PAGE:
On February 22nd, 2023, the U.S. Food and Drug Administration (the “FDA”) issued draft labeling guidelines for manufacturers of plant-based milk products, which it refers to as “Plant-based Milk Alternatives” or PBMAs. These draft guidelines are a long-awaited development in the contentious labeling battle between plant-based companies and the meat and dairy industries. The guidelines may not have been worth the wait, however, as their bold recommendations are already facing pushback from both sides.
The plant-based food market has grown exponentially over the past decade, with increasingly widespread availability of meat and dairy alternatives in grocery stores, restaurants, and fast-food chains alike. The industry is only expected to keep growing—with its global value predicted to reach $162 billion by 2030. In fact, the U.S. Department of Agriculture recently sought comment on a rule proposal that includes a provision for increasing the PBMA options available through the federal Supplemental Nutrition Program for Women, Infants, and Children. Additionally, the plant-based food market has expanded beyond companies that solely sell plant-based products, such as Oatly, with more traditional companies like Nestlé now incorporating plant-based offerings in their line-ups.
While many consumers and companies have rejoiced in the plant-based industry’s rapid and likely continued growth, not everyone is pleased with these developments. Notably, there has been resistance from the meat and dairy industries. This has manifested in part through numerous legal challenges to plant-based companies’ labeling practices. In particular, at the behest of the meat and dairy lobbies, states have passed statutes targeting plant-based companies’ practice of including words traditionally associated with animal-derived products, such as “burger” or “milk,” on their labels.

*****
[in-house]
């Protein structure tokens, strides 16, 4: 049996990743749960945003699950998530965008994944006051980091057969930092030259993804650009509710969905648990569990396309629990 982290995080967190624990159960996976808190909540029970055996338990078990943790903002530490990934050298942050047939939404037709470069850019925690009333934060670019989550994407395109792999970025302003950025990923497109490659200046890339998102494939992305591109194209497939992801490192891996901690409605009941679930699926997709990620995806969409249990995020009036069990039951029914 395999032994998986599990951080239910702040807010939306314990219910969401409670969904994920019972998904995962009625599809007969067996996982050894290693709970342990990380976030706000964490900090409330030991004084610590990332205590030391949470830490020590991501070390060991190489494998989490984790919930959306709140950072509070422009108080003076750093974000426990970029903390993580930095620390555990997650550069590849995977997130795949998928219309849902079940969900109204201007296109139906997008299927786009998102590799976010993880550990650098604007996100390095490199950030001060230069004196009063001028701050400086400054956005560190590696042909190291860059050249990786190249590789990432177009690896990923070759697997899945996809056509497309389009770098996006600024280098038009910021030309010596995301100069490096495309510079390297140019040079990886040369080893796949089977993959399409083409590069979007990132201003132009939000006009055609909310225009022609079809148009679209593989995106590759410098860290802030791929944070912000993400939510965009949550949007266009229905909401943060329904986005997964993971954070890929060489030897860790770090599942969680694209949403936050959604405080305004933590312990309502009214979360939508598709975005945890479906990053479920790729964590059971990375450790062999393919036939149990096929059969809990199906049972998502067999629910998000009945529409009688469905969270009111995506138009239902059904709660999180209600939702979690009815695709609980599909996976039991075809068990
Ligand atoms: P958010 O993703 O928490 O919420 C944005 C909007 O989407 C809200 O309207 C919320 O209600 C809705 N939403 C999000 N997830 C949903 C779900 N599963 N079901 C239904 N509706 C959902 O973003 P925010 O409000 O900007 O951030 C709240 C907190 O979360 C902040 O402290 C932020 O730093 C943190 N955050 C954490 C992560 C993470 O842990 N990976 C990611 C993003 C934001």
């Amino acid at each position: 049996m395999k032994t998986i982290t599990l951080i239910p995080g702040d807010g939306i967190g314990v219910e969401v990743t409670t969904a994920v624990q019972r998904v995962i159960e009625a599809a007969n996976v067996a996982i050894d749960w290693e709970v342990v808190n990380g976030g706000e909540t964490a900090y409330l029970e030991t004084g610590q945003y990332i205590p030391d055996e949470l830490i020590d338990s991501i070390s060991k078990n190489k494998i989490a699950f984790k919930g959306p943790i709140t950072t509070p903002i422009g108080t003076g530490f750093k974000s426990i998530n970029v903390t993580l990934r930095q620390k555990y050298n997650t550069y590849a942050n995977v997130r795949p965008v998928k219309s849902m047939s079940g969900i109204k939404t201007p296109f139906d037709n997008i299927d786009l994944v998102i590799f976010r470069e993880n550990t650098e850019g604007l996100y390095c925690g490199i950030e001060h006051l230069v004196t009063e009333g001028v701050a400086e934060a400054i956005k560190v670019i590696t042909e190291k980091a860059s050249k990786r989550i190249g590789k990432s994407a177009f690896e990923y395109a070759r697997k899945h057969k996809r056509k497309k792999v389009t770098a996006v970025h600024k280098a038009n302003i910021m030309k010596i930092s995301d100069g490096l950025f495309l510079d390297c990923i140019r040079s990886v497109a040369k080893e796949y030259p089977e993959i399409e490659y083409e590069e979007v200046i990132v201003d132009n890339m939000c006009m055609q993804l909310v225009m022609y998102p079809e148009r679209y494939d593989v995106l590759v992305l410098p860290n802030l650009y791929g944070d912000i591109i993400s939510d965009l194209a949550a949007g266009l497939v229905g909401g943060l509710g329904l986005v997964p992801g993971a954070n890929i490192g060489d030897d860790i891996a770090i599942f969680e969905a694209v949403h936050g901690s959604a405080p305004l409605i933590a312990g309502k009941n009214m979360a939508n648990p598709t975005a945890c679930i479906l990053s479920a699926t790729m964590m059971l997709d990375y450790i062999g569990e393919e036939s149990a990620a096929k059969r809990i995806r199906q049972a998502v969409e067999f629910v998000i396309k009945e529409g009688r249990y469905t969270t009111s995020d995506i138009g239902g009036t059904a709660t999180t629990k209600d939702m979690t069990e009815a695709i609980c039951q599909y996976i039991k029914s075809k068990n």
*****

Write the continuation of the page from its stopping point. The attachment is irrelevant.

Proponents of removing conventionally animal-related words from plant-based labels argue that states have an interest in avoiding consumer confusion. For instance, an unsuspecting consumer might purchase an item labeled “coconut milk” under the mistaken belief that they are buying coconut-flavored cow’s milk, which would have different nutritional content. Restricting the term “milk” to animal products is also arguably consistent with the FDA’s “Standards of Identity” for milk. Standards of Identity were developed to protect consumers by ensuring that products can only be labeled in certain ways if they contain a particular ingredient or proportion of ingredients. For example, a product labeled as “peanut butter” must contain a minimum percentage of peanuts. The Standard of Identity for milk specifically defines milk as the “lacteal secretion . . . obtained by the complete milking of one or more healthy cows.” And, as the former FDA commissioner Dr. Scott Gottleib bluntly put it: “[A]n almond doesn’t lactate.”
Plant-based companies have primarily challenged labeling restrictions on First Amendment grounds, arguing that the statutes unconstitutionally chill their right to freedom of speech. These companies assert that their labels do not cause customer confusion in large part because they typically contain modifying terms or phrases that clearly identify the product as being made from plants. For instance, in Turtle Island Foods, SPC v. Thompson, Tofurky noted that all of its products “include modifiers like ‘vegetarian,’ ‘veggie,’ and ‘all vegan.’” Therefore, because the labels are clear and do not actually create a risk of customer confusion, the State does not have a sufficient interest in restricting the companies’ commercial speech to justify its suppression under the First Amendment.